Sound design plays a major role as well. In Frame 21,probably my favorite of the shorts, we look through a thick window-shade at the silhouette of a tree listing in the wind. Loud off-screen footsteps indicate activity in the room, and then the shade is pulled up to reveal the nature landscape in its full glory. Classical music swells to create a surprisingly cathartic moment.

It's one of several shorts which initially requires viewers to guess what they're watching, details only gradually being fully revealed. Some of the shorts provide just the sketch of a narrative – a seagull may be standing vigil over a dead comrade or just taking a break while foraging. But most invite audiences simply to look and listen, sometimes at broad vistas (a roiling ocean of breaking waves) and sometimes through restricted viewpoints, such as Frame 14, an Edward Hopper-like image (I'm thinking “Rooms By The Sea” here) in which we peer out of a dingy room through a window at a partially-viewed event transpiring on the street.

Each short induces the quiet contemplation that fans have come to cherish in Kiarostami's work, and perhaps bring to mind Kiarostami's frequent claim that he doesn't mind one bit if viewers fall asleep during his movies. The shorts also amplify the continuing focus on the act of looking itself that became ever more prominent in the director's later work, such as “Shirin” (2008) in which the camera fixes on a series of women's faces as they watch a movie off-screen.

While I found watching “Shirin” an act of unbridled joy, “24 Frames,” while every bit as riveting, leaves me more uneasy. In “Shirin” the pleasure is in looking at real faces, and speculating about the thoughts and feelings playing out in their expressions in real time. “24 Frames” is, by contrast, largely an animated film, an act of manipulation rather than a record of reality. The final result is beautiful, hypnotic, and sometimes deeply moving, yet I can't help but feel a sense of loss, not just for Kiarostami, but for the power of the photographic image itself, the source of much of cinema's allure for over a century. I can't fully articulate the discomfort about this save to say, “But I don't wanna watch cartoons! I want real!” In the hands of a visionary like Kiarostami, these animation tools can produce something glorious, but there aren't any more Abbas Kiarostamis.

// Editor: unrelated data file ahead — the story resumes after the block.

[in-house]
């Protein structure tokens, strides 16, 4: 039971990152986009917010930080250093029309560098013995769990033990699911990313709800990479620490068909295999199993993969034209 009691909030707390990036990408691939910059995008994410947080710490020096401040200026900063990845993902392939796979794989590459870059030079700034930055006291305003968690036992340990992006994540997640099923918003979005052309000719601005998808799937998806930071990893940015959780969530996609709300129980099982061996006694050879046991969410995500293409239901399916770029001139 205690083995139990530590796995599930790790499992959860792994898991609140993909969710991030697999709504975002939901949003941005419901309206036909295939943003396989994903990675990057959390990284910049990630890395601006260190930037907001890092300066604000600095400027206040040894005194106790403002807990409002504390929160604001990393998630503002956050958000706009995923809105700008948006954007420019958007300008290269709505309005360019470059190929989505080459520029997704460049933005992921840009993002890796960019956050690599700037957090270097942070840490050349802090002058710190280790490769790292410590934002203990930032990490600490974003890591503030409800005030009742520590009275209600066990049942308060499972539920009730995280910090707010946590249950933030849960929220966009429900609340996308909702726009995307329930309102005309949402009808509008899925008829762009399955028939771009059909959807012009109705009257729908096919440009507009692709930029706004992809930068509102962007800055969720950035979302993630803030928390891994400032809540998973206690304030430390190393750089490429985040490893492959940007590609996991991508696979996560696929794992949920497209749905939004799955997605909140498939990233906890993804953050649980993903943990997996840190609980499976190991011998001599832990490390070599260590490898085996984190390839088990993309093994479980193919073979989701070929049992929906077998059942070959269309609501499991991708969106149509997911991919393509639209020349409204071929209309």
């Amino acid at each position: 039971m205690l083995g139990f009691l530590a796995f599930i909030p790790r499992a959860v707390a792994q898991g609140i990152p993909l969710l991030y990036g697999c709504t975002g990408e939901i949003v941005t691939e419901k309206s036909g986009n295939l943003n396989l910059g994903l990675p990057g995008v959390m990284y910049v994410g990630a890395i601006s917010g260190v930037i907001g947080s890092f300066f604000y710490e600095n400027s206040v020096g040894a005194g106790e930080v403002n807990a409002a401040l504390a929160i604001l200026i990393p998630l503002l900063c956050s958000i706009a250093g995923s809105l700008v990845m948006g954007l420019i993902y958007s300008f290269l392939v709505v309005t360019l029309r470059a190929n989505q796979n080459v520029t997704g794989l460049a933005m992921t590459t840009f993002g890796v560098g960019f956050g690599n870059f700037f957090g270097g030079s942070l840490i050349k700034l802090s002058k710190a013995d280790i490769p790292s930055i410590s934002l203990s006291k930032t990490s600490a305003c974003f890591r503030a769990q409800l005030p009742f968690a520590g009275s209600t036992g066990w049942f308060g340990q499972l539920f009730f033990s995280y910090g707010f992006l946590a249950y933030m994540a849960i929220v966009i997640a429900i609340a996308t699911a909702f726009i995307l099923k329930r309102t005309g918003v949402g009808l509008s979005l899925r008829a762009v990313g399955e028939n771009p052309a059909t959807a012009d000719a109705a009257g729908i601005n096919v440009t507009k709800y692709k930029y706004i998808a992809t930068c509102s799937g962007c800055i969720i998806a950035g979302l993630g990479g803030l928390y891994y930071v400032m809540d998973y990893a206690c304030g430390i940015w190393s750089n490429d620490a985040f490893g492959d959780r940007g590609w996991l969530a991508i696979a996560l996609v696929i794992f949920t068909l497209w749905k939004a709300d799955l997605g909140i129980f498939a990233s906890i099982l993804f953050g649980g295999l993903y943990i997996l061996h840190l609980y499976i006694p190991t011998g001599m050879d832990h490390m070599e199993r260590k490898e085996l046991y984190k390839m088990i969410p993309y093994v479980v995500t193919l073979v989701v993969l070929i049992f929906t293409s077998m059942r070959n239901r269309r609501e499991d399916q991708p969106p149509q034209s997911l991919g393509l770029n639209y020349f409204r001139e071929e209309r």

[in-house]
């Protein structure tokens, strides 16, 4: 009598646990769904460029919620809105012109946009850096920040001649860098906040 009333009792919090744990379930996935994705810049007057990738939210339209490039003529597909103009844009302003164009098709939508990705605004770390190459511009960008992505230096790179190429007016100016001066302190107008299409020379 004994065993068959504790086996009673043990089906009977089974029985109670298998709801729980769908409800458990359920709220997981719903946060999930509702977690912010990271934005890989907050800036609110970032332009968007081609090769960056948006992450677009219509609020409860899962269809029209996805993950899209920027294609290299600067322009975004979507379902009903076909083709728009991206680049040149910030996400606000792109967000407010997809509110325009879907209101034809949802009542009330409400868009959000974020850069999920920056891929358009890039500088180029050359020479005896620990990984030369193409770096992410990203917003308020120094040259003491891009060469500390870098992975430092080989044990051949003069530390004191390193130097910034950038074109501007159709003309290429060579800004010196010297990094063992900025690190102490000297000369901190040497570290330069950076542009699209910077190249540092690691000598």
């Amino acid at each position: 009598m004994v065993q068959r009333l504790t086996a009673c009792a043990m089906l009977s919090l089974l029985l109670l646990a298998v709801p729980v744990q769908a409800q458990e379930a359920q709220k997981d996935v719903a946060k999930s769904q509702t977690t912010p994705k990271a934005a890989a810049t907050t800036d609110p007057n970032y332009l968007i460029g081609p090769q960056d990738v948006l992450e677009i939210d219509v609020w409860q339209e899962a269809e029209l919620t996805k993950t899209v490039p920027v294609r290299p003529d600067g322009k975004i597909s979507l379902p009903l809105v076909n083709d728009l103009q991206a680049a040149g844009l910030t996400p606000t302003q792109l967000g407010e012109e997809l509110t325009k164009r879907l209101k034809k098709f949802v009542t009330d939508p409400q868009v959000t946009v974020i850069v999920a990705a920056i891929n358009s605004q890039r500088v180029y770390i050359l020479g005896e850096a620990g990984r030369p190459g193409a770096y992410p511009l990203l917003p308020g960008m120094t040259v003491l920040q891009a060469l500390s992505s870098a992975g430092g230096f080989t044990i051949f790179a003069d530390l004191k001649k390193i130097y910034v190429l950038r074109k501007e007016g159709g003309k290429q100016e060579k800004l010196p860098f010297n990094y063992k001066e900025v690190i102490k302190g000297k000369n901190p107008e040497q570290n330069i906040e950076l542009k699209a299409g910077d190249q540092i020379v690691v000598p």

Instead of looking at “24 Frames” as a record of the transition of a medium, perhaps it's best to view the film as an ebullient showcase fora multifaceted artist. Kiarostami is best known by global audiences as a feature-film director, but he was also a graphic artist, a photographer, an illustrator of children's books, and a poet. “24 Frames” synthesizes these media and influences into a hybrid project like few others, and a final film that shows an accomplished artist who reached his peak several decades ago and never took so much as a single step down from the heights.

Is it too simplistic to say that while watching “24 Frames” I laughed and I cried? Well, I did. For a whole host of reasons. A week later, I haven't stopped thinking about it which is pretty much the effect most Kiarostami films have had on me. 


Video:
The film is presented in its original 1.78:1 aspect ratio. Considering that the movie consists largely of video animation, it's a little difficult to assess the video quality. It's sharp and has a smooth, glossy look which is probably true to the source.

Audio:
The DTS-HD Master Audio 5.1 surround track consists mostly of music and sound effects like footsteps, the flapping of bird wings, cows mooing, etc. It all sounds clear and provides a sense of dimension and atmosphere.

Extras:
Criterion has only included a few extras with this Blu-ray release, but they're all of interest.

In a short interview (8 min.), Ahmad Kiarostami, son of the late director, speaks about his role in shaping the final cut of the film. Abbas Kiarostami worked on many different “frames” (short films) for the project, but always planned to include just 24 in the film. When the director passed away, there were still 30 shorts being considered for inclusion. Ahmad wound up cutting out all the paintings except for the Breughel that starts the film.